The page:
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Jolla Oy
(Limited company)
IndustryMobile operating system
PredecessorMeeGo team from Nokia
FoundedPirkkala, Finland (March 29, 2011 (2011-03-29))
  • Sami Pienimäki
  • Jussi Hurmola
  • Marc Dillon
  • Stefano Mosconi
  • Antti Saarnio
Area served
Key people
  • Sami Pienimäki (CEO)
ProductsSailfish OS, a GNU-based operating system for mobile devices with roots in the MeeGo project
Number of employees
50 employees

Jolla Oy[1] (sometimes referred to as Jolla Ltd.) is a Finnish technology company; vendor and developer of Sailfish OS.[2] Headquartered in Tampere, Finland, Jolla has its own research and development offices in Helsinki, Tampere and Cyberport, Hong Kong. Jolla was founded in 2011 by former Nokia staff of the MeeGo project team to use the MeeGo opportunities and its "endless possibilities".

Pronounced 'yolla', the company name is Finnish for "dinghy" (a small agile boat or life rescue boat) and it refers to the possibility for the company to compete against giants like Samsung and Apple pictured in antithesis as big cruise ships. Then, the community and the media used the name as an ironic joke about the "burning platform" memo, which contained the metaphor "jump into the cold sea water" or "burn with burning platform" used in context of the Nokia business activities.[3]


Former logo

In 2005, Nokia created a new GNU distro called OS2005, which shipped with the Nokia 770 Internet Tablet. It was renamed Maemo (version 5) and shipped with the Nokia N900 in 2009. An alliance of Nokia and Intel merged their Maemo and Moblin (also a free software GNU distro) projects into a new project called MeeGo in 2010. The same year, Nokia announced that the N8 would be the last flagship phone to run Symbian, and "Going forward, N-series devices will be based on MeeGo".[4]

Unexpectedly, in 2011 the MeeGo project was cancelled, regardless of MeeGo's potential for success. In compliance with agreements with Intel, one MeeGo device was released, the Nokia N9, which achieved iconic status[citation needed].

Despite the N9 market success, the MeeGo project in Nokia was already doomed and a general atmosphere around it was having more and more negative influence on the MeeGo team and other Nokia employees. As a result, in October 2011, some of the MeeGo team left Nokia to form the project called Jolla, aimed at developing new opportunities with the GNU MeeGo OS, using funding from Nokia's "Bridge" program which helps establish and support start-up companies by ex-Nokia employees.[5][6][7]

At the time, Nokia was supporting employees leaving the company with a €25,000 start-up grant, but Jolla's founders had not given any rights to patents or other intellectual property to Jolla. Jolla's Sailfish OS, which used middleware core stack of Mer, is a direct successor to MeeGo and the Jolla is successor of N9, but used only the open-sourced components of MeeGo, while the closed-source user interface design (of codename Harmattan) for all future devices had to be developed from scratch. As a result, new mobile standards were established together with Mer.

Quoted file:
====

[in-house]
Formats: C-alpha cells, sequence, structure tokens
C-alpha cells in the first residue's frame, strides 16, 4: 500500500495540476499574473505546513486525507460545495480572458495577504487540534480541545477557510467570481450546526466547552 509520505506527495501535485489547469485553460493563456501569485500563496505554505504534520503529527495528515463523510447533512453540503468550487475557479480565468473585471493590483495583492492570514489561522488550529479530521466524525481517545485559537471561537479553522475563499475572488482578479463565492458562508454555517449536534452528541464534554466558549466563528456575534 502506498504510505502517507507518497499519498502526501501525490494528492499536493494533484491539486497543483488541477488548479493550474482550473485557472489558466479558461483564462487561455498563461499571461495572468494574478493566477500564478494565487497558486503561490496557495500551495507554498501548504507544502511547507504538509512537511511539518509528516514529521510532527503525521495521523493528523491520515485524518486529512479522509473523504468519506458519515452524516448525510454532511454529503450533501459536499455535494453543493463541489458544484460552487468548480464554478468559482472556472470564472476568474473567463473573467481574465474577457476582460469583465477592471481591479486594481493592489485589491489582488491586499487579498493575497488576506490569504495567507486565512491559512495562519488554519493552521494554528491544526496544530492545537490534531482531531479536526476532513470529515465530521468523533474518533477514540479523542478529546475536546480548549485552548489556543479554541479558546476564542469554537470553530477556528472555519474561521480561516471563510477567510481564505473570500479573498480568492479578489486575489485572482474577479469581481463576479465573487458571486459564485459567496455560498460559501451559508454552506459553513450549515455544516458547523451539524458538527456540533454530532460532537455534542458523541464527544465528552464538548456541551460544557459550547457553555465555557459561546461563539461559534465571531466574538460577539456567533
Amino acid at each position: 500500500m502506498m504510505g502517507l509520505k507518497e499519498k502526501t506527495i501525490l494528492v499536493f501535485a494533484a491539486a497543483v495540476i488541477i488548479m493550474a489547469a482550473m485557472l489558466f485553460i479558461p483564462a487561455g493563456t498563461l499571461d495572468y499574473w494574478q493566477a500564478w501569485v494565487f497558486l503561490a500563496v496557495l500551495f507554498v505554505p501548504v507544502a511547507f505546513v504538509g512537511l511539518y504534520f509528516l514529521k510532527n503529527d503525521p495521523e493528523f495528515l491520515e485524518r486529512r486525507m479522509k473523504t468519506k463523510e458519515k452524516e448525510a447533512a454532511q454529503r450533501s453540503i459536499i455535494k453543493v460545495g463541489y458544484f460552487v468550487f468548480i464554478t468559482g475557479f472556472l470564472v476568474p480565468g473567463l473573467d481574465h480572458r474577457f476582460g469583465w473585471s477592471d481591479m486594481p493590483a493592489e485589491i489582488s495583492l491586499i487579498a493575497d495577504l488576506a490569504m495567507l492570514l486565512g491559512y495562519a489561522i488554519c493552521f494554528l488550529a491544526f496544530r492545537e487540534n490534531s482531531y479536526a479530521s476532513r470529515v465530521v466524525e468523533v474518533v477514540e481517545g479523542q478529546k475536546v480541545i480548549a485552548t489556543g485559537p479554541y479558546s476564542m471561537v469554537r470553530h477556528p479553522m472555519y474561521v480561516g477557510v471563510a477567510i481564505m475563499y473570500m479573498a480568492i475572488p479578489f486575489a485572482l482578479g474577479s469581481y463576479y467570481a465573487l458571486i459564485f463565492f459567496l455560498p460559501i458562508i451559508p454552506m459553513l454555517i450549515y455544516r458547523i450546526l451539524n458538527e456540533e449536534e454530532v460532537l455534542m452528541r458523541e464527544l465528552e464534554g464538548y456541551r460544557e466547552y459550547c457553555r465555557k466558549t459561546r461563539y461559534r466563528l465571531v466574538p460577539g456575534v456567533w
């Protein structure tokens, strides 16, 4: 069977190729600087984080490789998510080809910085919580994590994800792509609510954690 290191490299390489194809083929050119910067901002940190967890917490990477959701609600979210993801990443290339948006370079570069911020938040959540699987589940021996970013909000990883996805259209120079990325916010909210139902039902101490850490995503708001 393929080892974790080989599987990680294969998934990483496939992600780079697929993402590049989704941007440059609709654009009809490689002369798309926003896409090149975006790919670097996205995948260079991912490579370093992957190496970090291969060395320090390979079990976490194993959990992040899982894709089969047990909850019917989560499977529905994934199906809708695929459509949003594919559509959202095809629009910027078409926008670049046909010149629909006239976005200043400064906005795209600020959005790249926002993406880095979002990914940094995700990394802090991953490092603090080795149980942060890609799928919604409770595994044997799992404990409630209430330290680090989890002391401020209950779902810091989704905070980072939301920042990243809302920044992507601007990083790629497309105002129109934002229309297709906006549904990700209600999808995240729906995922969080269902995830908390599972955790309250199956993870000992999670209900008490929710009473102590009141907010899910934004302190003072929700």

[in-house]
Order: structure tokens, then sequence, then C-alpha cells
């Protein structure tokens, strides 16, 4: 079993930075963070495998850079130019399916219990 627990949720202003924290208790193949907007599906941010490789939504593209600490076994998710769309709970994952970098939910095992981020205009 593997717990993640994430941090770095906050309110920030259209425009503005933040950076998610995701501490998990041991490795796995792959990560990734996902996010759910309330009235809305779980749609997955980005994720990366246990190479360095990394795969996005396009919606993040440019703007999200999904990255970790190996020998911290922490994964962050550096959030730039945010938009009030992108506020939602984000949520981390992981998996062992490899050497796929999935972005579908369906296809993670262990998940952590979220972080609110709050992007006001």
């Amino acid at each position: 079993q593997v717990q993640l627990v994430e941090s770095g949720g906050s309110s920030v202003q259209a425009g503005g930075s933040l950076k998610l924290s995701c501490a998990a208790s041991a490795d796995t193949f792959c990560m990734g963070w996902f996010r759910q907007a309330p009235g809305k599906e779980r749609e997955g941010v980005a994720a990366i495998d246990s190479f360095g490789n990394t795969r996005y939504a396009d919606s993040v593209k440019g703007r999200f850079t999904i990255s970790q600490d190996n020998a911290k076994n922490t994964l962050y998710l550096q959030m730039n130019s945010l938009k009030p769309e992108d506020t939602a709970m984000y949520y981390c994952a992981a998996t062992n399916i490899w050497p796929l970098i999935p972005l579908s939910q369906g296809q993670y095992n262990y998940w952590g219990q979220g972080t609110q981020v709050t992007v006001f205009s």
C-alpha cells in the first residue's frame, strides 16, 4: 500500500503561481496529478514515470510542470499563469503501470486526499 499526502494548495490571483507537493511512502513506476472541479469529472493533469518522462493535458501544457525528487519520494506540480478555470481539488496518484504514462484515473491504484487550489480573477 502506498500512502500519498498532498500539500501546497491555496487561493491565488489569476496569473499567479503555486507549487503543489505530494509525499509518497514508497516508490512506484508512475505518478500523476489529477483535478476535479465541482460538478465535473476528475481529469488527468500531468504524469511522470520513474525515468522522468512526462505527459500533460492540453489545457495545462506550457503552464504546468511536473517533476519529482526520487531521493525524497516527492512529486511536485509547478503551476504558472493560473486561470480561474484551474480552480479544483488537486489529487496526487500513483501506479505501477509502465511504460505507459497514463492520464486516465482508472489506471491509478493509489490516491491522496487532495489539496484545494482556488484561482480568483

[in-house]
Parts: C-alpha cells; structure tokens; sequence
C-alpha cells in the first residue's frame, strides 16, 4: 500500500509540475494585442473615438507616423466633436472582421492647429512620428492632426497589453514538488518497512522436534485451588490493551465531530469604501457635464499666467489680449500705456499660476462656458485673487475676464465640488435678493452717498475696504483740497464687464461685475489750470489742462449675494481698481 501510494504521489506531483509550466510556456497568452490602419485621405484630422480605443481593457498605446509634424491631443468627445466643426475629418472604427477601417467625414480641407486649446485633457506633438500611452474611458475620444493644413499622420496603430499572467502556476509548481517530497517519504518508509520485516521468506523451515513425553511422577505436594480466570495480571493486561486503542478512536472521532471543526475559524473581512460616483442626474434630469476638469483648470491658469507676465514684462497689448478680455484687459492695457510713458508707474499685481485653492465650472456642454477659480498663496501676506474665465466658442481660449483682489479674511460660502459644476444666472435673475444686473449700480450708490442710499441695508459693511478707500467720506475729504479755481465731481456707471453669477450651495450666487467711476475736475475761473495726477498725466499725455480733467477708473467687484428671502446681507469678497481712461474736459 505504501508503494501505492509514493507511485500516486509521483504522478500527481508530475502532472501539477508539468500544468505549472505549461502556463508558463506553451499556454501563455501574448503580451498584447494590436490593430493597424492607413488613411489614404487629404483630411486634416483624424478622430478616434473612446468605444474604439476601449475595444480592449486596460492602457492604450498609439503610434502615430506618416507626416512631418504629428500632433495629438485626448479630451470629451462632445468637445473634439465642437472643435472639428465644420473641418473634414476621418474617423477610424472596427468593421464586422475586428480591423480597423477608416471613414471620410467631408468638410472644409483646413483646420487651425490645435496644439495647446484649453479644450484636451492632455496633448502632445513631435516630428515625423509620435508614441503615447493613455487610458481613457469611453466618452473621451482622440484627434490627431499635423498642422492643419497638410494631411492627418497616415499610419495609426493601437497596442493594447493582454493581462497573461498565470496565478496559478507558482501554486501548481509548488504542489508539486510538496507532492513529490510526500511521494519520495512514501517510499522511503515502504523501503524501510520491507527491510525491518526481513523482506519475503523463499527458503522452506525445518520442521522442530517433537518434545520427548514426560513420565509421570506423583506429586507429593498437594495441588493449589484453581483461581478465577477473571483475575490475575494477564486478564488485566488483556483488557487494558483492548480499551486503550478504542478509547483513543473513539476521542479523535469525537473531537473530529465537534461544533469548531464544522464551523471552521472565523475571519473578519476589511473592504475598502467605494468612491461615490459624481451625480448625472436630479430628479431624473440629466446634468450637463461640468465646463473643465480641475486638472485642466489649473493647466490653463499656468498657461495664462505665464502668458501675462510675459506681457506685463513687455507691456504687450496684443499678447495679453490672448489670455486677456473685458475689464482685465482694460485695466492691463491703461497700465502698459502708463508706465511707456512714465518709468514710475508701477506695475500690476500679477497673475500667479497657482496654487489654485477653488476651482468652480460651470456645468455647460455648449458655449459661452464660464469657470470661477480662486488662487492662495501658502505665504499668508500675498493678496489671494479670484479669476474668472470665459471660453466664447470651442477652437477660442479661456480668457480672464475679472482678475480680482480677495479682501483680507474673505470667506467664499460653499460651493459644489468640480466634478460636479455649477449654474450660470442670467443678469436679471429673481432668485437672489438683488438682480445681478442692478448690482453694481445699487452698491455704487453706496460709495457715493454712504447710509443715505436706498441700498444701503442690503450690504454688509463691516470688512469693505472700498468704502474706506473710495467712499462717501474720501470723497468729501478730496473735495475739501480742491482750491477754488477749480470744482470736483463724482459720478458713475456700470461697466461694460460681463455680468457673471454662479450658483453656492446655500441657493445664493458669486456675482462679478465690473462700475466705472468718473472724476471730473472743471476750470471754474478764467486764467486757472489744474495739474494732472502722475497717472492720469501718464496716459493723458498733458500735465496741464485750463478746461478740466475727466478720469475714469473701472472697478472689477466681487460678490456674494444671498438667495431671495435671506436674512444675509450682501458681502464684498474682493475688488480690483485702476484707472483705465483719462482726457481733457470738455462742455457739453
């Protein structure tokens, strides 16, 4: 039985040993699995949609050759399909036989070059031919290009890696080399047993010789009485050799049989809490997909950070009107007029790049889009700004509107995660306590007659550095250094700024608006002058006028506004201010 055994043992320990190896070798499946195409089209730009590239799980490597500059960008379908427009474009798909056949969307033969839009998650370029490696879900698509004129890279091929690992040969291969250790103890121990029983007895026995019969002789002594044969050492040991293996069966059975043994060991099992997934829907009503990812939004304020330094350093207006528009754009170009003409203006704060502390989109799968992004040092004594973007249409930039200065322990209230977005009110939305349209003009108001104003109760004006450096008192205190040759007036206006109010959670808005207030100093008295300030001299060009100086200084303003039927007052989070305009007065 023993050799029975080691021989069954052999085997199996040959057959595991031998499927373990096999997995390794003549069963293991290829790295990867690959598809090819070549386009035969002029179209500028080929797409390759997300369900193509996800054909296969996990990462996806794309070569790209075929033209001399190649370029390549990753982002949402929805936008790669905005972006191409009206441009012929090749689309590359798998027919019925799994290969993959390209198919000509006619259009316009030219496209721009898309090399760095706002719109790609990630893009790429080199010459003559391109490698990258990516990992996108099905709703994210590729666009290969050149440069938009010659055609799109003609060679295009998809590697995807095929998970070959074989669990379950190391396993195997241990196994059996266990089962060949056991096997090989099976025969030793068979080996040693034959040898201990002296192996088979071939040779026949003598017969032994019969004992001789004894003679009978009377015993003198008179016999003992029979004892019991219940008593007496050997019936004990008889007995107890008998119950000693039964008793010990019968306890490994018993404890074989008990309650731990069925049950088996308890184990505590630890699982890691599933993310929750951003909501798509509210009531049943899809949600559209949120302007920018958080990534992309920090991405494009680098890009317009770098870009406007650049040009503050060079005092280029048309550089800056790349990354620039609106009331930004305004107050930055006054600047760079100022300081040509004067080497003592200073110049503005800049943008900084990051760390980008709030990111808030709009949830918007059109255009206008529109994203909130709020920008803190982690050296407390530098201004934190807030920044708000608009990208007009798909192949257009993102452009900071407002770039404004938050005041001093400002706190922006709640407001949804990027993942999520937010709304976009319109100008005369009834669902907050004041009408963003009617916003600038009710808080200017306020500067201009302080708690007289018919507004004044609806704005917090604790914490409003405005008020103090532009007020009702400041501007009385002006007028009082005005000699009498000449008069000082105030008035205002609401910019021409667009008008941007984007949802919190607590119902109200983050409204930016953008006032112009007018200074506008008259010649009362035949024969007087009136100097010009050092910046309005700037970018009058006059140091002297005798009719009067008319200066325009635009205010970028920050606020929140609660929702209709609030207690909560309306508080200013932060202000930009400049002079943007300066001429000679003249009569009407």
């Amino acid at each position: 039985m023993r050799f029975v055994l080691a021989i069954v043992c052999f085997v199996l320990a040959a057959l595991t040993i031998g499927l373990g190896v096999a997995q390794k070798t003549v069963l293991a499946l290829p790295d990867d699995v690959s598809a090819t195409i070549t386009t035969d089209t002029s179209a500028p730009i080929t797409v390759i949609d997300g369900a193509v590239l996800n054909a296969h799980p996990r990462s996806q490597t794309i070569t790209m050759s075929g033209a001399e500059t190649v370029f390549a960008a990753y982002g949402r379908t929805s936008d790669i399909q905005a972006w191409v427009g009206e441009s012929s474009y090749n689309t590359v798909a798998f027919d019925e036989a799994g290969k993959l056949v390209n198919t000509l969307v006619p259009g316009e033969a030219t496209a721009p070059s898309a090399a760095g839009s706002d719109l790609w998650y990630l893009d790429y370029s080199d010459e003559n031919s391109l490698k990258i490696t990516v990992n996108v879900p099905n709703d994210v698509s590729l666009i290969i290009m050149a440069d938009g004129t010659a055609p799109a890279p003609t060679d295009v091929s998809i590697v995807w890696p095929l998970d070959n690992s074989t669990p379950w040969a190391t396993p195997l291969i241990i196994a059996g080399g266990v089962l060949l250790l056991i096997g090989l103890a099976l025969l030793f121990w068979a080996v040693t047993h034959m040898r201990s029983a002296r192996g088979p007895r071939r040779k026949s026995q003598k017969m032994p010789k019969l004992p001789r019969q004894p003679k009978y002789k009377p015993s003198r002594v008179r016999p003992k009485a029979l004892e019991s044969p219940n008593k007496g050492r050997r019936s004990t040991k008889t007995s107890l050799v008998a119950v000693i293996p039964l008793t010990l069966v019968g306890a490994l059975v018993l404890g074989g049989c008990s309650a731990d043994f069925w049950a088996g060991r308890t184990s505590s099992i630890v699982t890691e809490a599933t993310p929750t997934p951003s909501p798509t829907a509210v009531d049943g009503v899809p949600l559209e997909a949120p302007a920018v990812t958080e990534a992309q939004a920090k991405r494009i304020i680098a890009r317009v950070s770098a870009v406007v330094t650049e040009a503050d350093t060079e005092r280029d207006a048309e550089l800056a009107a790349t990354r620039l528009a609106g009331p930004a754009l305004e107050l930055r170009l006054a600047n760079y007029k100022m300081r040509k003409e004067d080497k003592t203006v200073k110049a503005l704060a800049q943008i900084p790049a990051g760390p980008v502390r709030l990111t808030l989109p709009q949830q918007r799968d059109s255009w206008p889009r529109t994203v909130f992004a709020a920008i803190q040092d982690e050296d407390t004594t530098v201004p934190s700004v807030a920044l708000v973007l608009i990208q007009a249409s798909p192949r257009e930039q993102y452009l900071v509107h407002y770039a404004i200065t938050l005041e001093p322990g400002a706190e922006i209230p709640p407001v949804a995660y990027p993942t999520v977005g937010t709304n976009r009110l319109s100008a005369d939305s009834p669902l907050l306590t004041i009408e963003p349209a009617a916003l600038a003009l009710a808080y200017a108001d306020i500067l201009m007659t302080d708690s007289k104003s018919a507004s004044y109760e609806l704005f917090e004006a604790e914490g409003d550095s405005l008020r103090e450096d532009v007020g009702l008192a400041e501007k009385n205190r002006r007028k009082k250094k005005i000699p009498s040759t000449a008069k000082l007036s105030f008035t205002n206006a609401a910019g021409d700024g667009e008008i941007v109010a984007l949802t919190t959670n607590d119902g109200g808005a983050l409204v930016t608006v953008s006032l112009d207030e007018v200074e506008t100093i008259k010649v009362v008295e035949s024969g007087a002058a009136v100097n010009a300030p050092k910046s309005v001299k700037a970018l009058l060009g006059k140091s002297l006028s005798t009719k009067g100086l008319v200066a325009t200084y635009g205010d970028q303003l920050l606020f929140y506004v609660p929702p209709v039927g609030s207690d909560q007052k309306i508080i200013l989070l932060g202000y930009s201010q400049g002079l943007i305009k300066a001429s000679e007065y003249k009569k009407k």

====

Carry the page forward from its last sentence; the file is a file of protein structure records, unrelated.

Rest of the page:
On 6 July 2012, Jolla publicly announced its intention to develop new smartphones that used a gesture-oriented swipe interface corresponding to former Nokia's Harmattan UI experience. They named their operating system "Sailfish OS", which includes a gesture-based user interface developed using Qt, QML and HTML5, as did Nokia's N9.

Jolla cooperated with others to grow their applications and the MeeGo platform.[8] On 17 September 2013, it announced that the phone will be capable of running Android applications, thanks to the built-in Alien Dalvik. Due to formal limitations, the Google Play Store had to be installed by the end user manually.[9]

On 7 July 2015, after a failure of cooperation with Chinese manufacturer to deliver the Jolla Tablet, Jolla announced it would spin off its hardware operations to a brand new company, and continue to focus on current activities as a developer and licenser of the Sailfish OS.[10]

In November 2015, Jolla had to lay off half of its employees due to financial problems caused by delayed financing from an investor. On December 21, 2015, forced to cancel the Jolla Tablet project, Jolla announced that they would be "shipping a small batch of the Jolla Tablet to early backers during early 2016" but "all of our backers will not get a Jolla Tablet",[11] because their Chinese manufacturer had already produced a batch as a consequence of delayed financing, while it was impossible to produce more as essential components were no longer produced. Subsequently, in April 2016, Jolla launched a campaign to refund all the tablet payments that had been made during the crowd-sourcing campaign,[12] but most backers lost their money.

After the setbacks with the tablet production, Jolla concentrated on developing the Sailfish mobile operating system. It acquired new investors in 2016, among them the Russian company Votron[citation needed]. In March 2018 they were joined by Rostelecom (which is state owned, that is, fully controlled by the Russian government) as investor, which took over Votron and OMP.[13][14] Rostelecom owns 75% of the Sailfish based Aurora OS.[15]